• Will they incorporate sound into the animation, or will it be silent?
  • How will they make their cut-outs for their animations? They might like to draw the sculpture themselves or use an existing image, printed, cut out and glued on card.
  • They could draw paper characters or add backgrounds to help to convey the sculpture's story, like the students from Lansbury Lawrence who made a paper cut out of a person climbing the sculpture.
  • Encourage students to experiment with different materials, they might like to use magazine cuttings, fruit peels or leaves. 

Storyboard

Storyboard

Students might like to sketch their ideas or create a storyboard. This video explains how:

Materials

To create their animations, students will need:

  • a tablet or smartphone
  • animation software. For example, Stop-motion Studio, a free app available for iPad, iOS, Android and Windows devices.
  • drawing equipment, scissors and paper
  • split pins or Blu Tack
  • a tablet or phone holder, tripod or selfie stick to keep your device steady
  • if possible, a printer, to print images from Art UK
  • a lamp (optional)

Animate

Step 1: Prepare all characters and backgrounds. This video offers some tips.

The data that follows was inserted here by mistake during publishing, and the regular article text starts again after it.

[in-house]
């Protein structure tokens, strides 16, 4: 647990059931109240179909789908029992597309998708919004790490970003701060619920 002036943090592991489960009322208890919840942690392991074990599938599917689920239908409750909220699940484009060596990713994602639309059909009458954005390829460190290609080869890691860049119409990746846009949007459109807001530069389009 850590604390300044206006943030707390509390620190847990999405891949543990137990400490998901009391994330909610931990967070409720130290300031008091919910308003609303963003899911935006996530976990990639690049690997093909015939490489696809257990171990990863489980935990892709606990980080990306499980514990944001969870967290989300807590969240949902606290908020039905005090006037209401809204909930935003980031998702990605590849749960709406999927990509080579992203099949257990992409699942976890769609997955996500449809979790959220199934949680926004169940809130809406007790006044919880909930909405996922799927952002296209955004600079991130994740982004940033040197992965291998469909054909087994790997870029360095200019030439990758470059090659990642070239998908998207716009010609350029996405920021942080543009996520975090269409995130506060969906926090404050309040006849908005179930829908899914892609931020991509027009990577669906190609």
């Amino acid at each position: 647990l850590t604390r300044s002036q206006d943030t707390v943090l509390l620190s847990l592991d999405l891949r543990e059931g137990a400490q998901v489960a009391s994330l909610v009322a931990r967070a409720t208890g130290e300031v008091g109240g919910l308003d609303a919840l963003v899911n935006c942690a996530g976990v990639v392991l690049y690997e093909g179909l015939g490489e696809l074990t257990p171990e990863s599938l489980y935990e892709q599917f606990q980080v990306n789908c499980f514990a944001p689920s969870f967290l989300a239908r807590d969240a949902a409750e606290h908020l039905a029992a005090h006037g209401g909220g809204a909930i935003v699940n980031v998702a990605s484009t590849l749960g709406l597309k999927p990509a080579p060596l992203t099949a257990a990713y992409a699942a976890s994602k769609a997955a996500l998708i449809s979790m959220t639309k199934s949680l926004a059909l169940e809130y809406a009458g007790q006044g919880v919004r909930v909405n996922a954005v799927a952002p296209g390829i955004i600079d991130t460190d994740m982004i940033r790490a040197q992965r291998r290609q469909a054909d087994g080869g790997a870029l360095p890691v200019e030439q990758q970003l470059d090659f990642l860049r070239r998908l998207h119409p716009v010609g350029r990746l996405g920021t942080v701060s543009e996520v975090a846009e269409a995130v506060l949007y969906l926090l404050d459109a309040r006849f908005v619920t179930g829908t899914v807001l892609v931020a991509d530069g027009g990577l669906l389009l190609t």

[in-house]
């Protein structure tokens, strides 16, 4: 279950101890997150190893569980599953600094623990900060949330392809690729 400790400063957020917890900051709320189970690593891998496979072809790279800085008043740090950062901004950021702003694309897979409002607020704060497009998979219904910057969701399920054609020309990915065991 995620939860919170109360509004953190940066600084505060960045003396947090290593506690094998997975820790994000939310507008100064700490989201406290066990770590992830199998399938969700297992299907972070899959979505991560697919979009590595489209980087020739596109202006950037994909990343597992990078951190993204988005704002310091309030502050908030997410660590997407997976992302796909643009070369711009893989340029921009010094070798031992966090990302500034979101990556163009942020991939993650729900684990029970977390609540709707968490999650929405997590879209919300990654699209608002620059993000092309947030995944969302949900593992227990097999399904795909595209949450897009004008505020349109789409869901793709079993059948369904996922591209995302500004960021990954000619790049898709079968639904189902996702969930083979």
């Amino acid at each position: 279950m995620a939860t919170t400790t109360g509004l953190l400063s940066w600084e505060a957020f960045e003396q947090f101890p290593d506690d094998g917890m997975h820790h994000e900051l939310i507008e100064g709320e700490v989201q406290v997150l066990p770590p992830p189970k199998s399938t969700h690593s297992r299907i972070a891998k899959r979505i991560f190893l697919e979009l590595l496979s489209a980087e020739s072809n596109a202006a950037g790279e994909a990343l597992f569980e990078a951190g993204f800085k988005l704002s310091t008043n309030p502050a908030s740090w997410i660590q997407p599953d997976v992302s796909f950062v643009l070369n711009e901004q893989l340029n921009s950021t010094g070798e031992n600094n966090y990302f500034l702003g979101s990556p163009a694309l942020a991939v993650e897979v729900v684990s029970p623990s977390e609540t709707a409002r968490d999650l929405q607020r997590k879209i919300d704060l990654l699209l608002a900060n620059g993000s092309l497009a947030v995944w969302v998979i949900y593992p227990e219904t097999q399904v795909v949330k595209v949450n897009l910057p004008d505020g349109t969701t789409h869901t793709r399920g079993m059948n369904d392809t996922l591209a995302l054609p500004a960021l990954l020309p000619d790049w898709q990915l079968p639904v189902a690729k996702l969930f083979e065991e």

Animation workstation

Animation workstation

Step 2: Set up workstations. A flat surface such as a desk or floor is needed for working in 2D. Support the tablet or phone with a tripod or stack of books, and make sure there is consistent lighting, for example from a lamp.

Step 3: Animate. This video explains how.

Step 4: Share your animations with each other, and consider sharing them with the people who helped you research your sculpture too.

Extension activities

Animate sculptures in a fictional story with a flipbook. A flipbook contains pages with images that change slightly every time a page is turned and if the pages are turned quickly, they will appear as a moving image. In this example of a flipbook, the artist has imagined Seated Draped Woman leaving London to go deep-sea diving. The storyboard above can be used as a template: draw the flipbook pictures on the panels, cut each panel out, stack and staple them to create a book.

You might like to start a scrapbook project using the research students have collated – include sketches, notes, drawings, audio recordings, video footage, and photographs.